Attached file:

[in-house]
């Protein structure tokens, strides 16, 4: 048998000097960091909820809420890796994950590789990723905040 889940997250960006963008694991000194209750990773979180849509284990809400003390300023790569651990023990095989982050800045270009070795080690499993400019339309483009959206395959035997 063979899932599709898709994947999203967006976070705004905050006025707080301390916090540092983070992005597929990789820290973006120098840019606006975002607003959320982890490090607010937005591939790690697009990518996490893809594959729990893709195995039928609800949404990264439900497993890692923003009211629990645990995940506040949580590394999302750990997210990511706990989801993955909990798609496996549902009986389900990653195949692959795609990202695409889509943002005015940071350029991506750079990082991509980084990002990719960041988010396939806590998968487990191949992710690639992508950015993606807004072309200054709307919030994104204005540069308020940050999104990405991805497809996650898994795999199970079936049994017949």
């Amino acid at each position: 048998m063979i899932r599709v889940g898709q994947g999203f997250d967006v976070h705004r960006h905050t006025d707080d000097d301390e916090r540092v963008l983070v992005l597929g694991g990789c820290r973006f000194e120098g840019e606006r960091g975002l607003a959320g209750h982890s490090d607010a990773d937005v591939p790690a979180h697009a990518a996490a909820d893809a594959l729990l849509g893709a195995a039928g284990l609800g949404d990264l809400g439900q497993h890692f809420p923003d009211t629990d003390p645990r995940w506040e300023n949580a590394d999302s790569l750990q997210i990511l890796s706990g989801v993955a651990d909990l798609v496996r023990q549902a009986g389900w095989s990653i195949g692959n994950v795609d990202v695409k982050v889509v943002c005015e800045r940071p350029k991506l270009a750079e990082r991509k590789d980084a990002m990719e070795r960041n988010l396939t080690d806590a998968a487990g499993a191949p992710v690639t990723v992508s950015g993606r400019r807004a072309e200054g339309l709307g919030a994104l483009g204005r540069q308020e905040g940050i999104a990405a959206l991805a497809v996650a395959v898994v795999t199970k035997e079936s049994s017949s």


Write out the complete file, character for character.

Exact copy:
[in-house]
């Protein structure tokens, strides 16, 4: 048998000097960091909820809420890796994950590789990723905040 889940997250960006963008694991000194209750990773979180849509284990809400003390300023790569651990023990095989982050800045270009070795080690499993400019339309483009959206395959035997 063979899932599709898709994947999203967006976070705004905050006025707080301390916090540092983070992005597929990789820290973006120098840019606006975002607003959320982890490090607010937005591939790690697009990518996490893809594959729990893709195995039928609800949404990264439900497993890692923003009211629990645990995940506040949580590394999302750990997210990511706990989801993955909990798609496996549902009986389900990653195949692959795609990202695409889509943002005015940071350029991506750079990082991509980084990002990719960041988010396939806590998968487990191949992710690639992508950015993606807004072309200054709307919030994104204005540069308020940050999104990405991805497809996650898994795999199970079936049994017949």
């Amino acid at each position: 048998m063979i899932r599709v889940g898709q994947g999203f997250d967006v976070h705004r960006h905050t006025d707080d000097d301390e916090r540092v963008l983070v992005l597929g694991g990789c820290r973006f000194e120098g840019e606006r960091g975002l607003a959320g209750h982890s490090d607010a990773d937005v591939p790690a979180h697009a990518a996490a909820d893809a594959l729990l849509g893709a195995a039928g284990l609800g949404d990264l809400g439900q497993h890692f809420p923003d009211t629990d003390p645990r995940w506040e300023n949580a590394d999302s790569l750990q997210i990511l890796s706990g989801v993955a651990d909990l798609v496996r023990q549902a009986g389900w095989s990653i195949g692959n994950v795609d990202v695409k982050v889509v943002c005015e800045r940071p350029k991506l270009a750079e990082r991509k590789d980084a990002m990719e070795r960041n988010l396939t080690d806590a998968a487990g499993a191949p992710v690639t990723v992508s950015g993606r400019r807004a072309e200054g339309l709307g919030a994104l483009g204005r540069q308020e905040g940050i999104a990405a959206l991805a497809v996650a395959v898994v795999t199970k035997e079936s049994s017949s």